The Chamber of Mines – that represents more than 90% of miners in South Africa the biggest mining nation on the continent – has called for the government to hurry up with amendments to the country’s mining laws and says it could go to court if it is not happy.
The South Africa government has been rewriting the Minerals Petroleum and Resources Development since December 27 2012. The amendments are on their way through the provincial assemblies and are due to go through Parliament before the end of March, according to the government.
“We believe they will be done before the end of March or Aprilish,” Roger Baxter, the CEO of the Chamber of Mines says.
“We understand that the law have to go through the Parliamentary system, but let it move quickly,” Mike Teke, the President of the Chamber of Mines said.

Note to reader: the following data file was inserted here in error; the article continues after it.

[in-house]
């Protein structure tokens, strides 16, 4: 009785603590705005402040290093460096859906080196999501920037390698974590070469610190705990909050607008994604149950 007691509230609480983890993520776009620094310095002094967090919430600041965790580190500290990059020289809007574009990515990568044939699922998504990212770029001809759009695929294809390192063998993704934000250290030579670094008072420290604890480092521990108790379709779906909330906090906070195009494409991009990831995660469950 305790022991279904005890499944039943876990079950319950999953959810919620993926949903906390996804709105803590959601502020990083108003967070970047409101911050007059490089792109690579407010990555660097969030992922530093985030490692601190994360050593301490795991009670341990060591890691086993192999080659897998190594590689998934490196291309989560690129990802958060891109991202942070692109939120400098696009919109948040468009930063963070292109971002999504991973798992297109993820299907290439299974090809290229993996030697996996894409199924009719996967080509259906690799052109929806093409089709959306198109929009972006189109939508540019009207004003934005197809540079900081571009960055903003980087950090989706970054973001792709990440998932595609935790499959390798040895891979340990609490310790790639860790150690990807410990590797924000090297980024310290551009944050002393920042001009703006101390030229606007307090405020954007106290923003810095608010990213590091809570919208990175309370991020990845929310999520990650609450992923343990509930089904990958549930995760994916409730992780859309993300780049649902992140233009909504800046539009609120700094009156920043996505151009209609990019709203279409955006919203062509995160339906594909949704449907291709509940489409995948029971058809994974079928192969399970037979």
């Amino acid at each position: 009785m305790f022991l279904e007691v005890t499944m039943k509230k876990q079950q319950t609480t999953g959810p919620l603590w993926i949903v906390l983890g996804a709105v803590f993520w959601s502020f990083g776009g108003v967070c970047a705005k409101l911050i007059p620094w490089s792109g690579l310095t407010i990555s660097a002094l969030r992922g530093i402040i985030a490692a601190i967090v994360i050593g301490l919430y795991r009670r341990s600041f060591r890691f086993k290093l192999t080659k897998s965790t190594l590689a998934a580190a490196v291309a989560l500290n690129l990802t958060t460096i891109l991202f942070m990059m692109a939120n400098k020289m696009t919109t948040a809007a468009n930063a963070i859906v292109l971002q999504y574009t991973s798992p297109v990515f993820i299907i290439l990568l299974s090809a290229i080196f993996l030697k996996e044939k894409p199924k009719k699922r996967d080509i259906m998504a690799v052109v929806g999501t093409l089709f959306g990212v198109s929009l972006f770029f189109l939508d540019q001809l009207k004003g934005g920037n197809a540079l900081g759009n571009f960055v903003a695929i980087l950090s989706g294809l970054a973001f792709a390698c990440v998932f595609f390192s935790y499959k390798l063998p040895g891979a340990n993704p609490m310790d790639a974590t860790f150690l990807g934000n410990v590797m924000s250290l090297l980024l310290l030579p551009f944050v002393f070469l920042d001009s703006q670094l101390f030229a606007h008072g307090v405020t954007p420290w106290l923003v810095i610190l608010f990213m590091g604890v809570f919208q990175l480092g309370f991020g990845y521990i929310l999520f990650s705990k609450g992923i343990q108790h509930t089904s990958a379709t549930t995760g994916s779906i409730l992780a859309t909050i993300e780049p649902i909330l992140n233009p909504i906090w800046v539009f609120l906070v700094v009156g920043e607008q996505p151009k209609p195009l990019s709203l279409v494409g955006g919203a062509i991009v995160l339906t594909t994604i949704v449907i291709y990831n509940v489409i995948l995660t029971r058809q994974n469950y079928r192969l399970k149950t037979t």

It is likely to make changes to the act increasing ministerial discretion and setting in stone that all mining companies must have 26% black ownership at all times.
The Chamber of Mines wants a “once empowered, always empowered ” principle that means once a mine has transferred ownership into black hands it has been deemed to have done its job regardless of any subsequent sale back into white hands.
“It is an option to go to court if we are not happy, but for now we are engaging with the government to try to find a compromise,” says Baxter.
Either way regulatory certainty could prove a shot in the arm for a South African mine that lost R38 billion last year.